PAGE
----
Lyndon was chartered November 20, 1780 (recorded in the Town Clerk's Office on June 27, 1781) to Dr. Jonathan Arnold and several other associates from Rhode Island, many of whom served in the Revolutionary War. Settlement in the town commenced in April 1788 by Daniel Cahoon, Jr., he returned to his former place of residence in Windham, NH the following winter. Cahoon returned in the spring of 1789 with a few other settlers. By 1791, there were six or seven families in town and several young men without families. The town was organized on July 4, 1791. Settlement increased rapidly during the next two decades, the census showed a population of 542 in 1800, 1092 in 1810, 1296 in 1820 and 1750 in 1830. During the next forty years the population remained mostly constant, unlike other Vermont towns that suffered a drastic population decrease in the mid 1800s. In 1840, the town reported 1753 people, 546 horses, 3359 cattle, 8786 sheep, 1931 swine and an abundant production of hay oats, corn, barley, rye, buckwheat, and potatoes, as well as 68,364 pounds of maple sugar and 15,850 pounds of wool. Lyndonville Village has an electric department, with which eight other municipal utilities have devised a way to return power in exchange for money to Hydro Quebec.
What's in a name?
Lyndon was named for Dr. Jonathan Arnold's son, Josiah Lyndon Arnold. Josiah was well loved. He was a graduate of Dartmouth, studied law in Providence, and taught at Brown University. He died at age 31. The Arnold family lived in St. Johnsbury. The Lyndon Village Post Office was spelled LINDON by mistake, probably for the locally occurring Linden tree that is similar to basswood. The error was corrected to match the Post Office name to the Village name. The name Red Village probably was derived from the red ochre used on houses and barns; at the present time, many of the largest buildings in the village are painted red (1997). In the 19th Century, Lyndon Town included a small hamlet, Bundyville, named for the family of Elijah Bundy, who settled soon after the Town was incorporated. Maps from the latter part of the 19th Century show Folsom's Station, a few miles north of Lyndonville. This was a courtesy railroad stop for the private use of Harley E. Folsom, who was the superintendent of the Passumpsic Railroad and Treasurer of the Newport and Richford Railroad.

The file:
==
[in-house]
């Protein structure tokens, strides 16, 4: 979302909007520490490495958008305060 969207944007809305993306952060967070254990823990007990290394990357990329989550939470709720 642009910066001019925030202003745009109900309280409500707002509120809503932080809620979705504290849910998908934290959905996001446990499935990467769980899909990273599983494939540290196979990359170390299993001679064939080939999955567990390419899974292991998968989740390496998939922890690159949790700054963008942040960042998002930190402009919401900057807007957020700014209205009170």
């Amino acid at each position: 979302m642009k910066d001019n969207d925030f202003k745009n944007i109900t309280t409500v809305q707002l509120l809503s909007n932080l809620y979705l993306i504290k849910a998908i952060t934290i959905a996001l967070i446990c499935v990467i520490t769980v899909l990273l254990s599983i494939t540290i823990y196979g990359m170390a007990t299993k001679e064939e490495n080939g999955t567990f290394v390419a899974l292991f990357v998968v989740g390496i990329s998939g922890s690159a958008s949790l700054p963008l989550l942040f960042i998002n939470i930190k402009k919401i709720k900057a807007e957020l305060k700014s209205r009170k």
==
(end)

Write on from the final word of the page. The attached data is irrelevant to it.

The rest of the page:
It may well be believed that the old folks were a merry set of jokers by the nicknames they gave the different localities in town in its early settlement such as Pudding Hill, Squabble Hollow, Mount Hunger, Hard Scrabble, Hog Street, Whale's Back, Shanticut, Musquito District, Owlsboro, Eqypt, and Pleasant Street (from being the residence of some fair ladies) and most of these names are yet familiarly known, but not confessed to be truthfully descriptive of the present condition of these localities. (Hemenway 1867)
Some other place names in Lyndon are the following hills all named for residents; Minister Hill (less than 1000'), Cold, Diamond, Graves, Mathewson, Tute, Vail, Darling and Shonyo.
Caledonia County derives its name from the ancient name for Scotland. Barnet and Ryegate, two towns in the southern part of the county, were settled by Scots.
1866: Railroad shops of the Connecticut and Passumpsic Rivers Railroad were moved from St. Johnsbury. The town is served by the Boston & Maine and the Canadian Pacific railroads.
1867: Lyndon Institute, a coeducational prep school is founded.
1883: Theodore N. Vail, founding president of American Telephone & Telegraph, buys a farmhouse in Lyndon. His farm later becomes known as the Speedwell Estate, where prizewinning cattle are bred.
1910: Lyndon Normal School is founded. In 1947, the Normal School becomes a college and in 1962, the Legislature makes the college part of the state college system.
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